Apple fixes Safari bug that distorted Consumer Reports battery life tests

By | January 10, 2017

Last month, Consumer Reports declared it would not recommend the new MacBook Pro, on account of its poor and highly erratic battery life. This report followed weeks of controversy that has dogged the latest refresh of Apple’s mobile hardware — many users also haven’t been happy with Apple’s reliance on dongles or its minimum improvements to the platform (the cost increases generally don’t offset the addition of new features like the Touch Bar). Apple initially refused to acknowledge that the platform might have battery issues, preferring to sweep the problem under the rug by removing macOS’s “Time Remaining” estimate, but the Consumer Reports review was ugly enough that the company was forced to investigate.

It turns out Consumer Reports’ battery life tests were being impacted by a Safari bug, as we had hypothesized was the case. Apple has resolved the bug in the latest beta version of macOS (10.12.3) and will push the solution out to all users when that flavor of the OS is ready for prime time.

Apple’s statement on the matter reads: “We appreciate the opportunity to work with Consumer Reports over the holidays to understand their battery test results… We learned that when testing battery life on Mac notebooks, Consumer Reports uses a hidden Safari setting for developing web sites which turns off the browser cache…. We have also fixed the bug uncovered in this test.”

The reason Consumer Reports disables its browser cache is because the publication is trying to test battery life, which means it wants its benchmark to hit the Wi-Fi radio rather than repeatedly loading web pages from the browser cache. This is the sort of configuration change a publication might make when trying to isolate something as complex as battery life — there’s an intrinsic tension between the need to automate a test to complete it in a reasonable time frame and the need to design a test that reflects real-world usage. Since most people don’t spend hours refreshing a single page, forcing the browser to reload one page repeatedly is a better way to capture web browsing than reloading the same page from the browser cache.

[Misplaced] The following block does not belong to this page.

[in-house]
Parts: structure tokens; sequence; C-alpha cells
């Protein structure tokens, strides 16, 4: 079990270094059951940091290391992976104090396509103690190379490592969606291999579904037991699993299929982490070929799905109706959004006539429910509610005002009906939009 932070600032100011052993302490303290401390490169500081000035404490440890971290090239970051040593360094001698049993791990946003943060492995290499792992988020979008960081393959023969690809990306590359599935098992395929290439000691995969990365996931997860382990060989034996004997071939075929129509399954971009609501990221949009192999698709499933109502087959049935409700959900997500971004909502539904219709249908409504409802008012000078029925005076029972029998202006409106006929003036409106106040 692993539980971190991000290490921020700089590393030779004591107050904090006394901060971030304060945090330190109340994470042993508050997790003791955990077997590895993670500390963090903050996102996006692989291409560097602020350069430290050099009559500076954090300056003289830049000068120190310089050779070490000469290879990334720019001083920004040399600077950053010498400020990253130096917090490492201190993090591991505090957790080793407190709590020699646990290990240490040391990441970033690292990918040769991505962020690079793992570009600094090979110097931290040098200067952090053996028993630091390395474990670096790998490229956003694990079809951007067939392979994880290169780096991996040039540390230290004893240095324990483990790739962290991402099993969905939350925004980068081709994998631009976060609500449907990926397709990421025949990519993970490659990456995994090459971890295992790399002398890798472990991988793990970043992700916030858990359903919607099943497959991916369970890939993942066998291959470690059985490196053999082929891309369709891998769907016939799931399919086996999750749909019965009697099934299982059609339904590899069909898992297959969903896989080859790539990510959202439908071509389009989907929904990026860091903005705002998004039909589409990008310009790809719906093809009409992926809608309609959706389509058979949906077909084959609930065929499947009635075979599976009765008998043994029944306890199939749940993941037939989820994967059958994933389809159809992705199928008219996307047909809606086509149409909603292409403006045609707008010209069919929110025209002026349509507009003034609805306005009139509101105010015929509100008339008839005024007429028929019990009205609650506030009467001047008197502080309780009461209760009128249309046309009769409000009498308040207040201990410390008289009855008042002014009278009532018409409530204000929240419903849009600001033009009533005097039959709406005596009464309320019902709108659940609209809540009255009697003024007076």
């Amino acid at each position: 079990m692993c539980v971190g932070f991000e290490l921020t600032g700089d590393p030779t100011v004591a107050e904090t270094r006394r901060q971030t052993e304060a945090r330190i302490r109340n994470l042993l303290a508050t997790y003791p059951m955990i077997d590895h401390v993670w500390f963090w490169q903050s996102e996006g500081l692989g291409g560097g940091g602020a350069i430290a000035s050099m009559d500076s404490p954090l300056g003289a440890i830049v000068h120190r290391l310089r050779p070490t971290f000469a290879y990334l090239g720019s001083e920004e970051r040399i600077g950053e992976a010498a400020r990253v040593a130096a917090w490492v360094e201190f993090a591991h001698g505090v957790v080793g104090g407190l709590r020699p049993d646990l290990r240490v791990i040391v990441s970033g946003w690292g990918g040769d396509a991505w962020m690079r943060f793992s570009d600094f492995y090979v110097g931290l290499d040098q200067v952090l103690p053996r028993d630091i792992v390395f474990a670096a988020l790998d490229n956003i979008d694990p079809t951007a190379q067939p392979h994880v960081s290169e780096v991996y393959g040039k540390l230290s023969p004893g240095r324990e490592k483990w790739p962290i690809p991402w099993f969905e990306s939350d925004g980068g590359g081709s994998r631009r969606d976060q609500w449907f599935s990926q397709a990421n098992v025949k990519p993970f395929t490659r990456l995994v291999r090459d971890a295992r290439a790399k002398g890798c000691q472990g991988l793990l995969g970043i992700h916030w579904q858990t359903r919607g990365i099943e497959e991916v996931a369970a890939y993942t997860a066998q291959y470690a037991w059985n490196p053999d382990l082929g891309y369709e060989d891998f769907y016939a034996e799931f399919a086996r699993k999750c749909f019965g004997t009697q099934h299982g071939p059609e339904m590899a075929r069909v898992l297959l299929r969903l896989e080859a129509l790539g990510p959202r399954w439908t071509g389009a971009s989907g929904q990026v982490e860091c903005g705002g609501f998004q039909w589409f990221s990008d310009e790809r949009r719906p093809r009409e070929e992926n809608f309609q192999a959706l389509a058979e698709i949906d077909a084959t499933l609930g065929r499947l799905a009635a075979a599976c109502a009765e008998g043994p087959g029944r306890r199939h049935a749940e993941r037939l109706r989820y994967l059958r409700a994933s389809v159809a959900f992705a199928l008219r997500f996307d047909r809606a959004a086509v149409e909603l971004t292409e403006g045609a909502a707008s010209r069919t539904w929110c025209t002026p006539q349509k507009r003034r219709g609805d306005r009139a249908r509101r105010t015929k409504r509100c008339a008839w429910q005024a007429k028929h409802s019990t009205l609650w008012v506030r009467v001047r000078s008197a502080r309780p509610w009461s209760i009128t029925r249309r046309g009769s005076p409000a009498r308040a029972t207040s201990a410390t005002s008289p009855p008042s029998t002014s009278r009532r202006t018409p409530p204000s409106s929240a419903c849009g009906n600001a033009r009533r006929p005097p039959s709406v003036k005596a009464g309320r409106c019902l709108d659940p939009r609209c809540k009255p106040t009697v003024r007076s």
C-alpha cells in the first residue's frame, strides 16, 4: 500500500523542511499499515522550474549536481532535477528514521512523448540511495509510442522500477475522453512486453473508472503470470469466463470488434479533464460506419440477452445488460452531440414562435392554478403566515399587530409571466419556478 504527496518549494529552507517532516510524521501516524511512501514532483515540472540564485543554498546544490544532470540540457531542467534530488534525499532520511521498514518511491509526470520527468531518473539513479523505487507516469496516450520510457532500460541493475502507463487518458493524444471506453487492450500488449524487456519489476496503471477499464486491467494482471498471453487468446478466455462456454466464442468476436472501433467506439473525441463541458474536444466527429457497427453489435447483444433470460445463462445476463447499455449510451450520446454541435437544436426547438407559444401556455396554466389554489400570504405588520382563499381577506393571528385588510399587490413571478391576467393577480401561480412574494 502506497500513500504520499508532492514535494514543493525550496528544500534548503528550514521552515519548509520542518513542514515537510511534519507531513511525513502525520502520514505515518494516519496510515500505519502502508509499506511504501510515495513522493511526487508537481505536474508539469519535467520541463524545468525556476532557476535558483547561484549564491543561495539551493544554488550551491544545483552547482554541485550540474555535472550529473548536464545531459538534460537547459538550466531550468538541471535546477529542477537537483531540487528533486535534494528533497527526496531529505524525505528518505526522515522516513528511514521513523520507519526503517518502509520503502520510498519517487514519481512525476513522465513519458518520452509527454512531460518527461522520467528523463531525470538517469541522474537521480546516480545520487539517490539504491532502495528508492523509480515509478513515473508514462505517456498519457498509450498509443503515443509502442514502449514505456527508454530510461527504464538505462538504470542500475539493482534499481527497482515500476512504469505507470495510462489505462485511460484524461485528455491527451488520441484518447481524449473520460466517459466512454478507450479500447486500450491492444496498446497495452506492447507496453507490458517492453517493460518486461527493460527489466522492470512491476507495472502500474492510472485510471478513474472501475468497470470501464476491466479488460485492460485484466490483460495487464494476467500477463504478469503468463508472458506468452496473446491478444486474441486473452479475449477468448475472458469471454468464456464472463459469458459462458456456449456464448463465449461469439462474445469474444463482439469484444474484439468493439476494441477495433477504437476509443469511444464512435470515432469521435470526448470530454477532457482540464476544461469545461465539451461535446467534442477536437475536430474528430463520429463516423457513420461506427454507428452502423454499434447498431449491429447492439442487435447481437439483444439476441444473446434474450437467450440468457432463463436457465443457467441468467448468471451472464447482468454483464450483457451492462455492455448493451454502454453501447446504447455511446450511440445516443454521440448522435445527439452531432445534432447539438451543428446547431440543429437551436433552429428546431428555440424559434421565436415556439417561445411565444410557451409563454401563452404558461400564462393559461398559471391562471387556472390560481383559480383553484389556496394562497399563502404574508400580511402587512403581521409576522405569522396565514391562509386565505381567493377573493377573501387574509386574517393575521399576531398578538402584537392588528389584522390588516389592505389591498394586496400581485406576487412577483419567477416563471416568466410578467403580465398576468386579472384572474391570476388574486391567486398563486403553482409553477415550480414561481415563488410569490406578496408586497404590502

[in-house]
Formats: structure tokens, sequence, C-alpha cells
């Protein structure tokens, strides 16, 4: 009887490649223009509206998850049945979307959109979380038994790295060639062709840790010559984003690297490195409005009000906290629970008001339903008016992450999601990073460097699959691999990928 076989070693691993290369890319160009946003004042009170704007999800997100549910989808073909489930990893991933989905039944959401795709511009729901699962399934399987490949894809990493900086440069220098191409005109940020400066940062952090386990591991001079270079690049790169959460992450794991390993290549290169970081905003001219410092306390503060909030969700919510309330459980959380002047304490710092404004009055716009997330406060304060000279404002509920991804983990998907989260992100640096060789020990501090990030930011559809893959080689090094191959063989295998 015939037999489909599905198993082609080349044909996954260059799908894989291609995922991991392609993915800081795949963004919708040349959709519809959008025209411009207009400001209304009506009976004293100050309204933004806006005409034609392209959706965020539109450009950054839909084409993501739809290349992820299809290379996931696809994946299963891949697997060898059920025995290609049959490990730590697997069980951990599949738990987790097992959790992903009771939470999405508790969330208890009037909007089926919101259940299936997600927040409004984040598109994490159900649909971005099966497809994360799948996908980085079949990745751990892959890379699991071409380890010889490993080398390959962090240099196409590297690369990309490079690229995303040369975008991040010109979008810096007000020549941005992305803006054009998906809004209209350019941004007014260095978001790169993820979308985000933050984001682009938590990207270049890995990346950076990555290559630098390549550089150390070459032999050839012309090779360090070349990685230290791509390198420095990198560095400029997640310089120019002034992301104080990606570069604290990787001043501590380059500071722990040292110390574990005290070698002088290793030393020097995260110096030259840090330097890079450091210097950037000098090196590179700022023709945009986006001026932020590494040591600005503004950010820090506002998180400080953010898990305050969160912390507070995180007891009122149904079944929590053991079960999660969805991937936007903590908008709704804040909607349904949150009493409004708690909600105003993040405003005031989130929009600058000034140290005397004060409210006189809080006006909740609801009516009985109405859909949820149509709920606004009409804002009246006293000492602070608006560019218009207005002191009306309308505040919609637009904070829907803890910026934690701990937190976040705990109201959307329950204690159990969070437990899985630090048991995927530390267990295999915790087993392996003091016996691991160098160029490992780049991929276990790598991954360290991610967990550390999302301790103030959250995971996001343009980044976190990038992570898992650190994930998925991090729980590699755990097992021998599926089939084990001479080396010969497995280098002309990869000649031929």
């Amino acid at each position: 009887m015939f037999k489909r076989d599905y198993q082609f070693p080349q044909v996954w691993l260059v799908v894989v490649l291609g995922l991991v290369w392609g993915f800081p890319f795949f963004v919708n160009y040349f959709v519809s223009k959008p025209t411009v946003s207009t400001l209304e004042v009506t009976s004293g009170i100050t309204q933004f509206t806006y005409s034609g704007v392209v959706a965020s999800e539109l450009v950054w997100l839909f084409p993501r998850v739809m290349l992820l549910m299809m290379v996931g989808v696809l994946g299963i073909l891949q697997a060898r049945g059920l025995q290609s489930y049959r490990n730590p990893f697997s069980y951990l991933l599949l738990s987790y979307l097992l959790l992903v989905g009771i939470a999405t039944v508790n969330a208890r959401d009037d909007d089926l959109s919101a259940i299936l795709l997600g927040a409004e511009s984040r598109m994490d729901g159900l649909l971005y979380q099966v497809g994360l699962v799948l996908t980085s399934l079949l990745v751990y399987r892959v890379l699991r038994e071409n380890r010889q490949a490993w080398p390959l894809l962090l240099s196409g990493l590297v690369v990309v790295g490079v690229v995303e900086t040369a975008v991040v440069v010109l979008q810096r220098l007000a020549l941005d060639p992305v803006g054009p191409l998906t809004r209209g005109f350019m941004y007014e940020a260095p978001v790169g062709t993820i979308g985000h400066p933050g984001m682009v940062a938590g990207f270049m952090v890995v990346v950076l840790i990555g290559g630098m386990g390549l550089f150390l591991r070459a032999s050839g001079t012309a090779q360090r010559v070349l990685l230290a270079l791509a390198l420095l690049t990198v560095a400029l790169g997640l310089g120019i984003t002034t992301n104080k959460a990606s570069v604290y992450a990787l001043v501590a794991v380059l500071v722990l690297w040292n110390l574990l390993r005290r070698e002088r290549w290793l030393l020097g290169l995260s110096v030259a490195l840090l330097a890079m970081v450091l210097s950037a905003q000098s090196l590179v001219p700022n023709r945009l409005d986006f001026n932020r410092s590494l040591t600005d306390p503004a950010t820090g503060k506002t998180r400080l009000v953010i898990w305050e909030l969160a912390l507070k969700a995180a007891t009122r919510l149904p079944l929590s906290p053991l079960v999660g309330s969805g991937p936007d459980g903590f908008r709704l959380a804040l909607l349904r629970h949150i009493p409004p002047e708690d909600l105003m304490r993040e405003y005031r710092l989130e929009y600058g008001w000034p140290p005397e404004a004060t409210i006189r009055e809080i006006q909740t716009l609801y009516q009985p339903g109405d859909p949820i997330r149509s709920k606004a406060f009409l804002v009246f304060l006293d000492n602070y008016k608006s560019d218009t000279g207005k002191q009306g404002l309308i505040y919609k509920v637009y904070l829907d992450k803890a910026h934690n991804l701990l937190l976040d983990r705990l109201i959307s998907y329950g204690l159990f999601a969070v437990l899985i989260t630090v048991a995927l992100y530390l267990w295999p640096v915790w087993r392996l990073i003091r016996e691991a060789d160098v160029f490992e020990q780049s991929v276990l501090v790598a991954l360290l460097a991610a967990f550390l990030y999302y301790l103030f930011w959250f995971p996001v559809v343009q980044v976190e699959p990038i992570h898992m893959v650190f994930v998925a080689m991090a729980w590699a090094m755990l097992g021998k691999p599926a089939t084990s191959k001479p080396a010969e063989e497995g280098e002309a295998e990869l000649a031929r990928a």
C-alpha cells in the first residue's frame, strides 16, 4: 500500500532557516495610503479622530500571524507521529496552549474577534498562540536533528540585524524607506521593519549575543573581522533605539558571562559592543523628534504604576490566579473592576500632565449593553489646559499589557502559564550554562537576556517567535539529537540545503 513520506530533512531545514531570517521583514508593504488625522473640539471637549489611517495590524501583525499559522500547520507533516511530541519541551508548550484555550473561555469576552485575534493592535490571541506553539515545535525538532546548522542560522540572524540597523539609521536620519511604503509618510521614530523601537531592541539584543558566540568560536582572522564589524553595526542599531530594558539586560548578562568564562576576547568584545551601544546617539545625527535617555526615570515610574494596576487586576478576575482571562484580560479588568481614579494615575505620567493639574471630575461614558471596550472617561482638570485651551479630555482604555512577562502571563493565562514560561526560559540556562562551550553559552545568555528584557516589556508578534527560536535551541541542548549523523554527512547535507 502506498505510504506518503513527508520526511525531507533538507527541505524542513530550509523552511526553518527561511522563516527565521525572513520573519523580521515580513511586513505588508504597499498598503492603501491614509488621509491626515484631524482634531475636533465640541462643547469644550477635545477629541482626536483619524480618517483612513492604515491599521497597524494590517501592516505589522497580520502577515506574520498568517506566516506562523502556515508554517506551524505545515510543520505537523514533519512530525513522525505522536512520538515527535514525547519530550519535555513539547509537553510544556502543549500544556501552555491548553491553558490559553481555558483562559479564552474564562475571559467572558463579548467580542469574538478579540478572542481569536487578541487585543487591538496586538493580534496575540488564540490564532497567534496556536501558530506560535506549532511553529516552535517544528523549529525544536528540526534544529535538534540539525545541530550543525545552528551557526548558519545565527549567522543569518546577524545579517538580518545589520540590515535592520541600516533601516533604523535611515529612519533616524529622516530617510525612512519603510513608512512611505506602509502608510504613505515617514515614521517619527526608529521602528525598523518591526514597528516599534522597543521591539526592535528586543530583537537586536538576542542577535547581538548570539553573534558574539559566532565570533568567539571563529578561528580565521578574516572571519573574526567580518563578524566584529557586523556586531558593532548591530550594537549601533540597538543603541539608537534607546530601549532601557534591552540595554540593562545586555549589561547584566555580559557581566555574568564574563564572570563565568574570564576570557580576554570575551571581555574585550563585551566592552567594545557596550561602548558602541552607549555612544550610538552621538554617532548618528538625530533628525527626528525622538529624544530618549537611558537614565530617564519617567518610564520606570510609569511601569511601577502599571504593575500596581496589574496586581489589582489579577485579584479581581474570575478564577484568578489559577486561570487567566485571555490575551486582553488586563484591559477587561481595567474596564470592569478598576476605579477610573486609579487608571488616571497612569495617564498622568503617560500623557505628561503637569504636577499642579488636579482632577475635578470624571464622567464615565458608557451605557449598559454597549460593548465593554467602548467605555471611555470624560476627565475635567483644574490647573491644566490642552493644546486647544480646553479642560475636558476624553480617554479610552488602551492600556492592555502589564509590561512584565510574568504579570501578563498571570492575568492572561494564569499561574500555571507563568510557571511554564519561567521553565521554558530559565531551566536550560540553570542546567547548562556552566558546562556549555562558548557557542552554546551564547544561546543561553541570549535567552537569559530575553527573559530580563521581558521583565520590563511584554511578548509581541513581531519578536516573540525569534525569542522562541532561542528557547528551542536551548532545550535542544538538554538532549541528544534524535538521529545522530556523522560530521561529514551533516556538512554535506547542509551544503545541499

Here’s how CR describes its laptop testing practices:

We download a series of 10 web pages repeatedly, starting with the battery fully charged, and ending when the laptop shuts down. The web pages are stored on a server in our lab and transmitted over a dedicated WiFi network. We conduct our battery tests using the browser that is native to the computer’s operating system—Safari, in the case of the MacBook Pro laptops…

We also turn off the local caching of web pages. In our tests, we want the computer to load each web page as if it were new content from the internet, rather than resurrecting the data from its local drive. This allows us to collect consistent results across the testing of many laptops, and it also puts batteries through a tougher workout.

According to Apple, this last part of our testing is what triggered a bug in the company’s Safari browser. Indeed, when we turned the caching function back on as part of the research we did after publishing our initial findings, the three MacBooks we’d originally tested had consistently high battery life results.

Apple, of course, is hinging its rather testy reply on the idea that this test doesn’t reflect ‘real world conditions,’ and that may be true. But it doesn’t explain why many users have reported terrible battery life before the CR tests. According to Apple, Consumer Reports’ unusual testing scenario “also triggered an obscure and intermittent bug reloading icons which created inconsistent results in their lab.” No explanation is given for how an obscure icon-reloading bug can cause laptop battery life to vary between 3.75 and 19 hours, and no explanation has been offered for why some users have seen battery life decline from 9-10 hours on previous MacBook Pros to 6-7 hours that many users have reported with the newer models.

Given that Apple already had an obscure bug that was triggering in this specific case, it’s entirely possible that other obscure bugs have caused issues with other battery life scenarios. And while the CR bug may be specific to its testing practices, it’s also a useful demonstration of why publications publish results corporations aren’t going to like in the first place. Previous Apple laptops didn’t have this bug, which means Apple introduced the flaw at some point. When a company isn’t willing to work with you prior to publication, publishing results is often the only way to get a company to investigate a problem.

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